CHEBOYGAN, Mich. - An aircrew from Air Station Traverse City assisted the Cheboygan County Sheriff's Department in locating a missing hunter at 1:55 a.m. November 18 near Cheboygan, Mich. The 54-year-old hunter was missing since 5:00 p.m. Saturday, the time he told his family he would return home. His concerned family contacted authorities. The aircrew, using Night Vision Goggles, spotted the hunter and his small fire at 1:55 a.m. Sunday in a wooded area northwest of the intersection of Mackinaw Avenue and Stoney Pointe
Road in Cheboygan. Within 10 minutes of arriving on-scene, the aircrew directed the Cheboygan County Sheriffs, searching on the ground, to his location.
This hunter's successful rescue emphasizes the importance of a leaving a hunting plan with family or friends and carrying matches, a lighter, or signaling device. First, this hunter told his family, very specifically, where he was hunting and what time he expected to return home. Both of these pieces of information expedited his rescuers' response. Second, he lit a small fire that staved off the cold and signaled the aircrew to his location.
Despite the lack of leaves on trees this time of year, detecting a hunter on the ground can be quite difficult from overhead.
To better the chance of detection by rescuers, the following survival equipment is strongly recommended:
• 2 Way VHF-FM radios and/or cell phone
• Cold weather survival gear
• Handheld GPS (Global Positioning System)
• Bright Orange Reflective Clothing
• Flashlight, strobe light, or other form of Illumination for Night Vision Goggle Detection
• Audible and visual signaling devices
$3.1M will help University at Buffalo launch waterway science doctoral program.
Buffalo - The University at Buffalo has received a $3.1 million grant from the National Science Foundation to produce a new, more broadly trained breed of environmental scientist using the Great Lakes basin as a laboratory. Students in the doctoral program will integrate not only engineering and science but public policy and philosophy in planning for the restoration of waterways and other ecosystems damaged by man and nature.
"Ecosystem restoration is inherently complex because ecosystems are complex," said Alan Rabideau, professor at UB's School of Engineering and Applied Sciences. "The restoration design process must address the hydrology, economy and the social and political environment where an ecosystem is located."
The idea for the Ecosystem Restoration through Interdisciplinary Exchange - or ERIE - program grew out of work that Rabideau and others have done on stream restoration with the U.S. Army Corps of Engineers and an environmental consulting firm.
"While hydrologists worry about how the water flows in a stream or creek, the ecologists worry about how changes in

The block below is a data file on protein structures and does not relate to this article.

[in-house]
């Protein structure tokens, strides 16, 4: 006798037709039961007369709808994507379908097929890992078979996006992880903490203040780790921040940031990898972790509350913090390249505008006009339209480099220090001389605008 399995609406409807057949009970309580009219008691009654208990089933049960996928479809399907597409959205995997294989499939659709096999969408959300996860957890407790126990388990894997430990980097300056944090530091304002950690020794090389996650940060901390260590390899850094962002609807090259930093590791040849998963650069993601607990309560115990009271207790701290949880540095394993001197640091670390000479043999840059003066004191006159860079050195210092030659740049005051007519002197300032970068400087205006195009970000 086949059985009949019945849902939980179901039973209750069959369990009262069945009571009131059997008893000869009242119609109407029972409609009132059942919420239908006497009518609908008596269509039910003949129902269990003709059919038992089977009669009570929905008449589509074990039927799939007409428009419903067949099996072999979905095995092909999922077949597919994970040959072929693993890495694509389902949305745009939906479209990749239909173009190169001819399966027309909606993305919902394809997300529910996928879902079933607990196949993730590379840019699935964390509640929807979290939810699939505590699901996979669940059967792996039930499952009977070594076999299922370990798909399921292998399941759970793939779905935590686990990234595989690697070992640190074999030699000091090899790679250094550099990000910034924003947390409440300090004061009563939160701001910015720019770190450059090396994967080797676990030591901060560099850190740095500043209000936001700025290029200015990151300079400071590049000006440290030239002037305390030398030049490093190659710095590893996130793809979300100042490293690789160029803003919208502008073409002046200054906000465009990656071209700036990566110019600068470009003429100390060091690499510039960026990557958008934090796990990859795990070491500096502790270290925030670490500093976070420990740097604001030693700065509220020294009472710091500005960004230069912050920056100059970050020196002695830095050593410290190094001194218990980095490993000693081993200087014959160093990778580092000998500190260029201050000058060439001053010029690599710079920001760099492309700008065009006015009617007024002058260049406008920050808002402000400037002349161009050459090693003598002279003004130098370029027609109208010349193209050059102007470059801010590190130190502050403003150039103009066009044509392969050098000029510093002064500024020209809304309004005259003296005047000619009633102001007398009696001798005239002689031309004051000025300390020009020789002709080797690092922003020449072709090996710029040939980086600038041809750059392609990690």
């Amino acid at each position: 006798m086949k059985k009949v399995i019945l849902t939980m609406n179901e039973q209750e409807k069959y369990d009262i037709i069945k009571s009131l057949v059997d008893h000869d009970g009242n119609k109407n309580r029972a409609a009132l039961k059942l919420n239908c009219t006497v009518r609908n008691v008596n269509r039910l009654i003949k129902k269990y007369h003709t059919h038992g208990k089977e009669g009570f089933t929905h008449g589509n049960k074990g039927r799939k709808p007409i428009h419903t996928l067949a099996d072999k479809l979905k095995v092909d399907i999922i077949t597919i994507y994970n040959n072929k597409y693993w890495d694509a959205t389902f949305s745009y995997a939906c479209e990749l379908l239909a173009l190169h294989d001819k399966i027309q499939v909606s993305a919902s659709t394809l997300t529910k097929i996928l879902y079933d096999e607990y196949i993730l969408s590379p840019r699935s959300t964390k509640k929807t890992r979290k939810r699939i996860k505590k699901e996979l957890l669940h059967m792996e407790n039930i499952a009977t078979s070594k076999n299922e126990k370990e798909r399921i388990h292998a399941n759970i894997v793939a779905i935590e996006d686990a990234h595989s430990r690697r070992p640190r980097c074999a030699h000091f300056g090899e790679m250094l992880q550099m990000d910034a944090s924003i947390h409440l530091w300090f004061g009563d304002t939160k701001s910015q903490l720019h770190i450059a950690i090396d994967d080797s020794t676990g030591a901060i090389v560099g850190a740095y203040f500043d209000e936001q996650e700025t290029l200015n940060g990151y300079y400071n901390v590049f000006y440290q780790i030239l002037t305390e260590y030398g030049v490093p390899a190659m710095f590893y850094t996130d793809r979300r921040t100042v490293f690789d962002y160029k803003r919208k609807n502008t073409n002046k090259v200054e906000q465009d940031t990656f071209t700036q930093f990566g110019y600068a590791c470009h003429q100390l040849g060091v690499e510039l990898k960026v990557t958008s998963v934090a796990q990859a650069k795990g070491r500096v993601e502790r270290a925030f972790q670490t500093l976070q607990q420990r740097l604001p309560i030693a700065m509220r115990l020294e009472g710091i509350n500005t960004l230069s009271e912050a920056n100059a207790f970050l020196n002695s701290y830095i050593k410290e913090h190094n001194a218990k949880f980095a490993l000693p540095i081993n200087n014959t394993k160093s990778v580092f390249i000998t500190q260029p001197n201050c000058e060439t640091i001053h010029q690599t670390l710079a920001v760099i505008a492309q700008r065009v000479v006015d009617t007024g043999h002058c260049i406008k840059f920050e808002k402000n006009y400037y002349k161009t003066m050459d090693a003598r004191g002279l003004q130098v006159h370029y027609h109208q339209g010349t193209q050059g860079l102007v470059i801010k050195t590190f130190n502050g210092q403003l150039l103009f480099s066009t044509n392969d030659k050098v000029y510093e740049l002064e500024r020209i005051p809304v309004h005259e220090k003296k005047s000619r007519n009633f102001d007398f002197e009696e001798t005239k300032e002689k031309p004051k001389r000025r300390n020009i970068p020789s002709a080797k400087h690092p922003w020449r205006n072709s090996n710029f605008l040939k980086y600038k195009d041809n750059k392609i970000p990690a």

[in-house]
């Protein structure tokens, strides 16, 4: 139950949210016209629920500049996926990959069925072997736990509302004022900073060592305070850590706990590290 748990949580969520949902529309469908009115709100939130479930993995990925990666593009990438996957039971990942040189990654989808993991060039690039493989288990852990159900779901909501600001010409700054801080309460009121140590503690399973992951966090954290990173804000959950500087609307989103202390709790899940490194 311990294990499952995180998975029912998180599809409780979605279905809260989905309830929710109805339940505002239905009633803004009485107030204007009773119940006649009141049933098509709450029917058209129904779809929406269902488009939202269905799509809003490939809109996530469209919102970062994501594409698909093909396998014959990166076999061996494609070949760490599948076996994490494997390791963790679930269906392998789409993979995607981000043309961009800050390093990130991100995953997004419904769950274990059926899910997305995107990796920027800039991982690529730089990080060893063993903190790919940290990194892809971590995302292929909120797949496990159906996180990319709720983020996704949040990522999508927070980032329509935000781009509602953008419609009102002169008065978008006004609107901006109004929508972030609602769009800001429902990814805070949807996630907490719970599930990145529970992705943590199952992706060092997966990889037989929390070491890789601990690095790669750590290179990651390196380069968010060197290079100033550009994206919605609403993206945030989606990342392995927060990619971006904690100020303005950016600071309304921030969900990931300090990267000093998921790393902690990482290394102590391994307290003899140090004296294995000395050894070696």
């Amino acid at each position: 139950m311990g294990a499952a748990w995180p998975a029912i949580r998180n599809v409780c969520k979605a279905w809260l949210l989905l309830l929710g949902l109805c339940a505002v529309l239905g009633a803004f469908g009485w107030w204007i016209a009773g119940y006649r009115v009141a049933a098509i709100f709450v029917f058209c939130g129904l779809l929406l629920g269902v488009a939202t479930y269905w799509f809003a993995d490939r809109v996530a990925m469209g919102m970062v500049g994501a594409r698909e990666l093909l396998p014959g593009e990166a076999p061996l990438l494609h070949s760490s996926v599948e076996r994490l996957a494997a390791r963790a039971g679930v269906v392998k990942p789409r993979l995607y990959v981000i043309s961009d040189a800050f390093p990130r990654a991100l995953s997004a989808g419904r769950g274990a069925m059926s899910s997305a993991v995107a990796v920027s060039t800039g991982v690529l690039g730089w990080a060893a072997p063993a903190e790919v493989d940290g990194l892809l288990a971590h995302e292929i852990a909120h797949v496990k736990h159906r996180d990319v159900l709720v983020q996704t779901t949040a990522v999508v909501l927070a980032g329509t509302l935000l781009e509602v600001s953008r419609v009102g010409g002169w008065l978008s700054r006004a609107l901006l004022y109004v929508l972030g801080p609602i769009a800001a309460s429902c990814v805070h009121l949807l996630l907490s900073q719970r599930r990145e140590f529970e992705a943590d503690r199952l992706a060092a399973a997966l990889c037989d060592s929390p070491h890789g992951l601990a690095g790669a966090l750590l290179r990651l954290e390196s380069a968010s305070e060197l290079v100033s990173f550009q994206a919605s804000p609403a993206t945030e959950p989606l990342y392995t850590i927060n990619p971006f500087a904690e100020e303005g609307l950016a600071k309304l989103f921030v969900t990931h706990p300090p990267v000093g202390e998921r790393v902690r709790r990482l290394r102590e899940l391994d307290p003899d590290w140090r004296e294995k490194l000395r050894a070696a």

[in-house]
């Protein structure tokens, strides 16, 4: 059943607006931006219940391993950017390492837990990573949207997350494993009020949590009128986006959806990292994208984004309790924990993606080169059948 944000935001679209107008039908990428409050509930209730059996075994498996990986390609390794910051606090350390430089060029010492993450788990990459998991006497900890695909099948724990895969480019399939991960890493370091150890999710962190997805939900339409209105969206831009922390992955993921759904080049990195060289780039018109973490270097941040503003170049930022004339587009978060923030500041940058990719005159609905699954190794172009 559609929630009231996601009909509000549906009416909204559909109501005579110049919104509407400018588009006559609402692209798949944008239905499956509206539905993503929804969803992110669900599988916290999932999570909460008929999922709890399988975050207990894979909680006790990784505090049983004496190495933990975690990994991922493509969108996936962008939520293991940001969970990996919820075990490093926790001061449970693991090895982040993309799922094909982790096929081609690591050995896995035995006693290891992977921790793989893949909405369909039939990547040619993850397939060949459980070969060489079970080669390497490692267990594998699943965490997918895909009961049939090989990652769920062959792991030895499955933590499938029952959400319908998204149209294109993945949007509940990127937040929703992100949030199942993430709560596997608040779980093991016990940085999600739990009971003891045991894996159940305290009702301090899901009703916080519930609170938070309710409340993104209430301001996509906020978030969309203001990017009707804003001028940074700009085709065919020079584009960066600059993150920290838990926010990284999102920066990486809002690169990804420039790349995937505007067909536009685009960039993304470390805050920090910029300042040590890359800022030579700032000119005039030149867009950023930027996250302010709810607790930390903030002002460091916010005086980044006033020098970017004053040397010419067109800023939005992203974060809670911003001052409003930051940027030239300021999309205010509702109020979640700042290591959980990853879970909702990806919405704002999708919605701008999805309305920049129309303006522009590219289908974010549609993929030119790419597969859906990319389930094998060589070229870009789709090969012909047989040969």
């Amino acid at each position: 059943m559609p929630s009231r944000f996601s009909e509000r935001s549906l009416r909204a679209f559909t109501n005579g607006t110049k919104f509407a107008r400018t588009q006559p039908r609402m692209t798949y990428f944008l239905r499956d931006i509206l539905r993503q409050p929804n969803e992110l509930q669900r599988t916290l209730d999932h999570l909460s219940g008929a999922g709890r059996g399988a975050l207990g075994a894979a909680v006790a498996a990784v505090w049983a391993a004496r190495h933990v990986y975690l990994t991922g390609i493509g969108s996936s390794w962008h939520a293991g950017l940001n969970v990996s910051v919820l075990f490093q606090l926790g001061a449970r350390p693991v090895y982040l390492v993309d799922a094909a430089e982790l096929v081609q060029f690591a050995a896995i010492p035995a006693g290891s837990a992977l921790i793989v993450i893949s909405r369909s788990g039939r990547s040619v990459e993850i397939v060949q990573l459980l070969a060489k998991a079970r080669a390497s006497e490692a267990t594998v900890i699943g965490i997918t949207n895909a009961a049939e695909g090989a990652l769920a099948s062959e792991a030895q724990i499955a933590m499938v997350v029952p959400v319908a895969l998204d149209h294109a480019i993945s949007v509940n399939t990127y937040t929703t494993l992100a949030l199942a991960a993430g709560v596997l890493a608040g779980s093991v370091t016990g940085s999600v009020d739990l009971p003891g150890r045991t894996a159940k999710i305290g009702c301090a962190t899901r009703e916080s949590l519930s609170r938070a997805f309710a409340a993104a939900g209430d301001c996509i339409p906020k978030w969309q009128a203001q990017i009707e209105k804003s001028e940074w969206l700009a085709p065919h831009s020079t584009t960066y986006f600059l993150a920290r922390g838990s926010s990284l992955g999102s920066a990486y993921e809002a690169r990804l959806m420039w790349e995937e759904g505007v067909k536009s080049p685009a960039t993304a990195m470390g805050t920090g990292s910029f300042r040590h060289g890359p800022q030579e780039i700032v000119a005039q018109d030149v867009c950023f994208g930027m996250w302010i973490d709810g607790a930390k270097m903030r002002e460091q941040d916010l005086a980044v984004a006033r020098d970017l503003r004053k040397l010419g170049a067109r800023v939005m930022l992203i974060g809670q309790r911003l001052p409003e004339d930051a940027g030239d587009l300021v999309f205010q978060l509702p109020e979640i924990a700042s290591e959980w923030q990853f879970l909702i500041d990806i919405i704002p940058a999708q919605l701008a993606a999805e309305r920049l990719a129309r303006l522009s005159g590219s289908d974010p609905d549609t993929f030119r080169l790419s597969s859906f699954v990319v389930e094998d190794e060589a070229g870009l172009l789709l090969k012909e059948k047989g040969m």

those flows affect the fish and other organisms that live in those waters," Rabideau said. "In many cases, the ecologists and the hydrologists don't fully understand the other's perspective."
Add in the politics and cost of projects and the complexity grows. Several Western New York waterways, including the Niagara River, flow through or abut Indian reservations - so the program will solicit input from tribes whose perspectives on the environment may conflict with Western ideas, said Don Grinde from the Department of American Studies.
Students also will work with faculty from the UB Law School, Buffalo State College, Niagara University and several Canadian universities on issues ranging from contamination problems to the effect of climate change on Great Lakes water levels.
"The goal is that graduates will be drawn to socially relevant problems and will have the interdisciplinary perspective to tackle them," Rabideau said. The five-year grant was one of 20 awarded in this year's NSF Integrative Graduate Education Research and Traineeship program. The first five to 10 students will be enrolled for the September 2008 semester. The ERIE program is expected to train 25 doctoral students over the life of the five-year grant.
OTTAWA, The House of Commons, on November 16 and Honorable Stockwell Day, Minister of Public Safety, re-introduced legislative amendments to eliminate the requirement for Canadians to register their non-restricted firearms.
“Our Government has made a commitment to repeal the long-gun registry and we are following through on our promise,” said Minister Day. “These legislative amendments will allow us to continue focusing on more effective measures to tackle crime and keep guns out of the hands of violent criminals. Our goal is to provide law enforcement with the tools and resources they need to combat gun violence and other serious crimes.”